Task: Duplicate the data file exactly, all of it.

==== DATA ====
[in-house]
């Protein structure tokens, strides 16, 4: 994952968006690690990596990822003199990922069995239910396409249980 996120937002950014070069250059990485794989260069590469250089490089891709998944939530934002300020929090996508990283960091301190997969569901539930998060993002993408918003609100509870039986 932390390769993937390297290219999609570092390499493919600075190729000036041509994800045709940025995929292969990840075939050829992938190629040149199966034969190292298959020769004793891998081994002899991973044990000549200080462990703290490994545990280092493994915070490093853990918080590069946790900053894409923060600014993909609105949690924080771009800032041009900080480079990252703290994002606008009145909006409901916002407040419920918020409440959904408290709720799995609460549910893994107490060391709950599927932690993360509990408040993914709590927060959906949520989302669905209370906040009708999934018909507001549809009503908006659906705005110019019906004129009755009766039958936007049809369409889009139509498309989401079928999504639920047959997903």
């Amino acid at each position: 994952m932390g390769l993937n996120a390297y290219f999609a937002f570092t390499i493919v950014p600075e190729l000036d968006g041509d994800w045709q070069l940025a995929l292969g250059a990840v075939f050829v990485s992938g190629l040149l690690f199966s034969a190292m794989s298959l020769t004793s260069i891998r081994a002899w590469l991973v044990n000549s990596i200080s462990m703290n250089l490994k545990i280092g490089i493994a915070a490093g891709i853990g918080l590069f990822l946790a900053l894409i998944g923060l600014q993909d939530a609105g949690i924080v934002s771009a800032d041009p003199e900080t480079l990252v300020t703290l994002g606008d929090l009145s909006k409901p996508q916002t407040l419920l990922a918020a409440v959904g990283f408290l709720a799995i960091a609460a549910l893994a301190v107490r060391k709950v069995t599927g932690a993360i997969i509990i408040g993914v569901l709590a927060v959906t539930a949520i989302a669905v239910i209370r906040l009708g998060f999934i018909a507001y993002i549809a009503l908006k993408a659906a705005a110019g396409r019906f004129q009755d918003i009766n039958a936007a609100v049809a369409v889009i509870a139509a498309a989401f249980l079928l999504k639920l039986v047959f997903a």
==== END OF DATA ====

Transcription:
[in-house]
């Protein structure tokens, strides 16, 4: 994952968006690690990596990822003199990922069995239910396409249980 996120937002950014070069250059990485794989260069590469250089490089891709998944939530934002300020929090996508990283960091301190997969569901539930998060993002993408918003609100509870039986 932390390769993937390297290219999609570092390499493919600075190729000036041509994800045709940025995929292969990840075939050829992938190629040149199966034969190292298959020769004793891998081994002899991973044990000549200080462990703290490994545990280092493994915070490093853990918080590069946790900053894409923060600014993909609105949690924080771009800032041009900080480079990252703290994002606008009145909006409901916002407040419920918020409440959904408290709720799995609460549910893994107490060391709950599927932690993360509990408040993914709590927060959906949520989302669905209370906040009708999934018909507001549809009503908006659906705005110019019906004129009755009766039958936007049809369409889009139509498309989401079928999504639920047959997903």
């Amino acid at each position: 994952m932390g390769l993937n996120a390297y290219f999609a937002f570092t390499i493919v950014p600075e190729l000036d968006g041509d994800w045709q070069l940025a995929l292969g250059a990840v075939f050829v990485s992938g190629l040149l690690f199966s034969a190292m794989s298959l020769t004793s260069i891998r081994a002899w590469l991973v044990n000549s990596i200080s462990m703290n250089l490994k545990i280092g490089i493994a915070a490093g891709i853990g918080l590069f990822l946790a900053l894409i998944g923060l600014q993909d939530a609105g949690i924080v934002s771009a800032d041009p003199e900080t480079l990252v300020t703290l994002g606008d929090l009145s909006k409901p996508q916002t407040l419920l990922a918020a409440v959904g990283f408290l709720a799995i960091a609460a549910l893994a301190v107490r060391k709950v069995t599927g932690a993360i997969i509990i408040g993914v569901l709590a927060v959906t539930a949520i989302a669905v239910i209370r906040l009708g998060f999934i018909a507001y993002i549809a009503l908006k993408a659906a705005a110019g396409r019906f004129q009755d918003i009766n039958a936007a609100v049809a369409v889009i509870a139509a498309a989401f249980l079928l999504k639920l039986v047959f997903a």